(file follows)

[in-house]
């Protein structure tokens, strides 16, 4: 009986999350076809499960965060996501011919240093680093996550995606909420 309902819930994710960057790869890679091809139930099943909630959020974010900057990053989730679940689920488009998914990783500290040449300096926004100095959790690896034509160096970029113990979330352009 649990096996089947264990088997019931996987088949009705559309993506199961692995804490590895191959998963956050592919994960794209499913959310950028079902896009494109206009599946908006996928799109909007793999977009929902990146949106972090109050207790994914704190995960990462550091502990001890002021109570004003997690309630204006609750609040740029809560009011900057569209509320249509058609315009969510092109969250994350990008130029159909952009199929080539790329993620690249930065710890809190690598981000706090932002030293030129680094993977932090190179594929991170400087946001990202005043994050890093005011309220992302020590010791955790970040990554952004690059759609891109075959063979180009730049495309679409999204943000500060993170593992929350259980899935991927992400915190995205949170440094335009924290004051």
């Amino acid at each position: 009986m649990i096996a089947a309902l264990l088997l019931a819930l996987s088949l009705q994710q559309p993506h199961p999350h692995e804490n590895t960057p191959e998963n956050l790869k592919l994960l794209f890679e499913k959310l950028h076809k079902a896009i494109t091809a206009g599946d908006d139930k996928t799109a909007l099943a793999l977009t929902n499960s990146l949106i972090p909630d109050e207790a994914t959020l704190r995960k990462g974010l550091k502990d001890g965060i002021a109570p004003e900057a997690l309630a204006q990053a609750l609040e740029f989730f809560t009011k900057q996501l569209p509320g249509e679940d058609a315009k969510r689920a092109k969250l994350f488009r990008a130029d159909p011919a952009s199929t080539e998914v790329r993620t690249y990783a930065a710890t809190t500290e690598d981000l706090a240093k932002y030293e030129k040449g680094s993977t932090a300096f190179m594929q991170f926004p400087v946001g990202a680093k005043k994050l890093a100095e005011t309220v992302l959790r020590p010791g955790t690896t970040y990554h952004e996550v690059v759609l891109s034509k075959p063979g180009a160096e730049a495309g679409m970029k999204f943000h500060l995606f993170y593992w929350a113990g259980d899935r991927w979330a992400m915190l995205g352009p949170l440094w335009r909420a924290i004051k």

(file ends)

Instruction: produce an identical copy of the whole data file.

[in-house]
């Protein structure tokens, strides 16, 4: 009986999350076809499960965060996501011919240093680093996550995606909420 309902819930994710960057790869890679091809139930099943909630959020974010900057990053989730679940689920488009998914990783500290040449300096926004100095959790690896034509160096970029113990979330352009 649990096996089947264990088997019931996987088949009705559309993506199961692995804490590895191959998963956050592919994960794209499913959310950028079902896009494109206009599946908006996928799109909007793999977009929902990146949106972090109050207790994914704190995960990462550091502990001890002021109570004003997690309630204006609750609040740029809560009011900057569209509320249509058609315009969510092109969250994350990008130029159909952009199929080539790329993620690249930065710890809190690598981000706090932002030293030129680094993977932090190179594929991170400087946001990202005043994050890093005011309220992302020590010791955790970040990554952004690059759609891109075959063979180009730049495309679409999204943000500060993170593992929350259980899935991927992400915190995205949170440094335009924290004051």
């Amino acid at each position: 009986m649990i096996a089947a309902l264990l088997l019931a819930l996987s088949l009705q994710q559309p993506h199961p999350h692995e804490n590895t960057p191959e998963n956050l790869k592919l994960l794209f890679e499913k959310l950028h076809k079902a896009i494109t091809a206009g599946d908006d139930k996928t799109a909007l099943a793999l977009t929902n499960s990146l949106i972090p909630d109050e207790a994914t959020l704190r995960k990462g974010l550091k502990d001890g965060i002021a109570p004003e900057a997690l309630a204006q990053a609750l609040e740029f989730f809560t009011k900057q996501l569209p509320g249509e679940d058609a315009k969510r689920a092109k969250l994350f488009r990008a130029d159909p011919a952009s199929t080539e998914v790329r993620t690249y990783a930065a710890t809190t500290e690598d981000l706090a240093k932002y030293e030129k040449g680094s993977t932090a300096f190179m594929q991170f926004p400087v946001g990202a680093k005043k994050l890093a100095e005011t309220v992302l959790r020590p010791g955790t690896t970040y990554h952004e996550v690059v759609l891109s034509k075959p063979g180009a160096e730049a495309g679409m970029k999204f943000h500060l995606f993170y593992w929350a113990g259980d899935r991927w979330a992400m915190l995205g352009p949170l440094w335009r909420a924290i004051k």